Written by: Stephen Taysom
Now refugees, the Mormons found a new gathering place, a swampy area along the Mississippi that Smith purchased and named Nauvoo (after the Hebrew word for beautiful, he claimed). In Nauvoo, Smith aimed to create a semi-independent Mormon kingdom where the Mormons could defend themselves against their persecutors. The city possessed its own militia and soon began construction of a temple. Conflation of temporal and spiritual affairs under Smith's expanding authority, however, along with rumors of polygamy, led to internal dissent and external opposition.
Following the destruction of an anti-Mormon press in 1844, Joseph and his brother Hyrum Smith were arrested and jailed. They were both shot and killed by a mob. Smith's death was followed by a period of uncertainty, as over two dozen men claimed the authority to assume Church leadership. The struggle was won by Brigham Young (1801-1877), who became the second president of the Church. With prospects in Illinois increasingly dim, Young led the Saints across the plains to the Salt Lake Valley, arriving there in 1847.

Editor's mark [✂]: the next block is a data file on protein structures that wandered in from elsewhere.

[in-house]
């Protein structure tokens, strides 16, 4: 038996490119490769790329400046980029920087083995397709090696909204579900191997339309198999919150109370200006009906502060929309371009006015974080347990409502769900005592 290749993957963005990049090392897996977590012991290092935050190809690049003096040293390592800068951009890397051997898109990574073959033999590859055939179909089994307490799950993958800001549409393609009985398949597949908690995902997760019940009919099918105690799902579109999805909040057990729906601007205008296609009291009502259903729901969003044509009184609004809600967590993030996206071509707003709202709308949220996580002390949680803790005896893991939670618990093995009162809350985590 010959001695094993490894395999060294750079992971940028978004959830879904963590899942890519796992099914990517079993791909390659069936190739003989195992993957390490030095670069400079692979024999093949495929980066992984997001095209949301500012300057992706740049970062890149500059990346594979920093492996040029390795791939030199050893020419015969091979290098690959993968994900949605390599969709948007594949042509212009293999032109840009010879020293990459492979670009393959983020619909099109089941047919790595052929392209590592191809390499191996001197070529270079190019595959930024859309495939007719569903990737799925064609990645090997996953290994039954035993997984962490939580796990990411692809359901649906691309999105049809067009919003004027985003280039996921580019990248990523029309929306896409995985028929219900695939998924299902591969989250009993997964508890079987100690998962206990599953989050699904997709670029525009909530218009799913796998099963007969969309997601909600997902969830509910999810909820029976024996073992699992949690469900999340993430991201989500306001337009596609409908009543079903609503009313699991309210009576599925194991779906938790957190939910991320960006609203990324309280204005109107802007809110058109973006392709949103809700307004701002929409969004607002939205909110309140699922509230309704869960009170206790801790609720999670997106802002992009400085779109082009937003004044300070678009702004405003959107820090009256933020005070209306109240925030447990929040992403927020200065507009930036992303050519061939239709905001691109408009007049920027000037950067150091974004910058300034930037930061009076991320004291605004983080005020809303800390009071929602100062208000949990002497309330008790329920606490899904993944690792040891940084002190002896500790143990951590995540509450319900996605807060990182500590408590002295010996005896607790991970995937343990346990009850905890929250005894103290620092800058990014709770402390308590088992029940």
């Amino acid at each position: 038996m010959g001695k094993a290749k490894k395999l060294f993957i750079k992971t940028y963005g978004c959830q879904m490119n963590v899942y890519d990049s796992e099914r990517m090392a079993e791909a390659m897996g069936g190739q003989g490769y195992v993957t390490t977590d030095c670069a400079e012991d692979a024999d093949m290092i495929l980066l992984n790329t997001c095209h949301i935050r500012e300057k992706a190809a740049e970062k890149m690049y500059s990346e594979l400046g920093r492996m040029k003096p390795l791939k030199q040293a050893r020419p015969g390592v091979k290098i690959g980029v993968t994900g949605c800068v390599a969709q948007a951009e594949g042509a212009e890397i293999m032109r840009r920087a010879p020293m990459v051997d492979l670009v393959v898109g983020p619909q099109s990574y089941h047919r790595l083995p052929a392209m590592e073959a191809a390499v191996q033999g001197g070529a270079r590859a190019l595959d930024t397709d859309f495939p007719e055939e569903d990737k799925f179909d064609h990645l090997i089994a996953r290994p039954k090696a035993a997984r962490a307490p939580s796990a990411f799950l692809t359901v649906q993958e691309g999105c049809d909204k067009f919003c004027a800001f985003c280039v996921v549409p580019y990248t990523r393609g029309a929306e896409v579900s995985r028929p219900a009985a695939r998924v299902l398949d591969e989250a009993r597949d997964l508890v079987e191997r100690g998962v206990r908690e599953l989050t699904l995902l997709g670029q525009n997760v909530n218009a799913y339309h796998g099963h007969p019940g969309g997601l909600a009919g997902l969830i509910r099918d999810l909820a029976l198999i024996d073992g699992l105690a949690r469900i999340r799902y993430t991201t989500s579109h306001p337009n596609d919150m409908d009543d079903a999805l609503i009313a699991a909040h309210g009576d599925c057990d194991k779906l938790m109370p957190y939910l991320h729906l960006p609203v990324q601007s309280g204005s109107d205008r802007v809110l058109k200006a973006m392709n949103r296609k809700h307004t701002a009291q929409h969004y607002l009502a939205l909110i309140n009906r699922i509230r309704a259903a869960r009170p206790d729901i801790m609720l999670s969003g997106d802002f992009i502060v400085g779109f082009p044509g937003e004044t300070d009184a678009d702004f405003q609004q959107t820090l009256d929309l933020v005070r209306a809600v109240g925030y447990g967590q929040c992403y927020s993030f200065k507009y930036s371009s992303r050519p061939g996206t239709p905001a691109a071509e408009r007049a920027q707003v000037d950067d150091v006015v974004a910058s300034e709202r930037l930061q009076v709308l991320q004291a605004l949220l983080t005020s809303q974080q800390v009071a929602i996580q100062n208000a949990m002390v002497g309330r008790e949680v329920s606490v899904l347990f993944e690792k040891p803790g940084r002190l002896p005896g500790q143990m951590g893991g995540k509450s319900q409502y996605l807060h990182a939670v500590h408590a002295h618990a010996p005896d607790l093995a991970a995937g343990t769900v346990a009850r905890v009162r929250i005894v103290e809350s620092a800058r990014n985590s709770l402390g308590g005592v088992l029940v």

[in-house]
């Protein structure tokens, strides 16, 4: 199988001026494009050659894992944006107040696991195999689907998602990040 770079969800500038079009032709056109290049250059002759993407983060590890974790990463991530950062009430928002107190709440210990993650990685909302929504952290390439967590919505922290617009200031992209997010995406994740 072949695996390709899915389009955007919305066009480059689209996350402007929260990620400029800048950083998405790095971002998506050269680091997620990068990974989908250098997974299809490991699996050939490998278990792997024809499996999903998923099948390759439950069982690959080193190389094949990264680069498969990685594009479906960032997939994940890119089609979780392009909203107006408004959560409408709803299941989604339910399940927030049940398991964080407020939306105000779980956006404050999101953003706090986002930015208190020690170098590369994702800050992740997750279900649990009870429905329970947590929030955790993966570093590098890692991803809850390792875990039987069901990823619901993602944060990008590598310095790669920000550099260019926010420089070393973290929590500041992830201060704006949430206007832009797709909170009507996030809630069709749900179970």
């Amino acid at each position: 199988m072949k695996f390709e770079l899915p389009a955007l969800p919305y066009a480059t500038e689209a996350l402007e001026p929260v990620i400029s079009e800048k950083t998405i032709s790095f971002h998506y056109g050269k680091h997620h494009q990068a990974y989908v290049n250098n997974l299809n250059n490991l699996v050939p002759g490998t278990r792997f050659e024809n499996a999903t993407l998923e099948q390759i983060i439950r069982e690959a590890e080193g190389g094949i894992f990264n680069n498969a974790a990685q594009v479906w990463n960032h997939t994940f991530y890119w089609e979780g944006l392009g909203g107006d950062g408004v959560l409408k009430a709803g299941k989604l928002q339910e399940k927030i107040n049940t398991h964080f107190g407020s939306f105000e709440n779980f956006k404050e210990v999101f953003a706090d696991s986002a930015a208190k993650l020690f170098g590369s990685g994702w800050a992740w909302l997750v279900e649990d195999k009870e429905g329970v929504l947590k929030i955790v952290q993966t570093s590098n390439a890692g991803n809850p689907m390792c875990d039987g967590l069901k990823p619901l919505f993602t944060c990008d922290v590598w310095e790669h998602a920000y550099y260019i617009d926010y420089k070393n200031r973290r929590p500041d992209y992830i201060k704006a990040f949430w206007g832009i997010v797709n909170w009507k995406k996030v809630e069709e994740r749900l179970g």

1. Why could it be argued that Joseph Smith's childhood was influential for his founding of Mormonism?
2. Why did Smith consider himself to be a prophet?
3. What is The Book of Mormon? How was it inspired?
4. Why did the geographical headquarters of Mormonism change over time?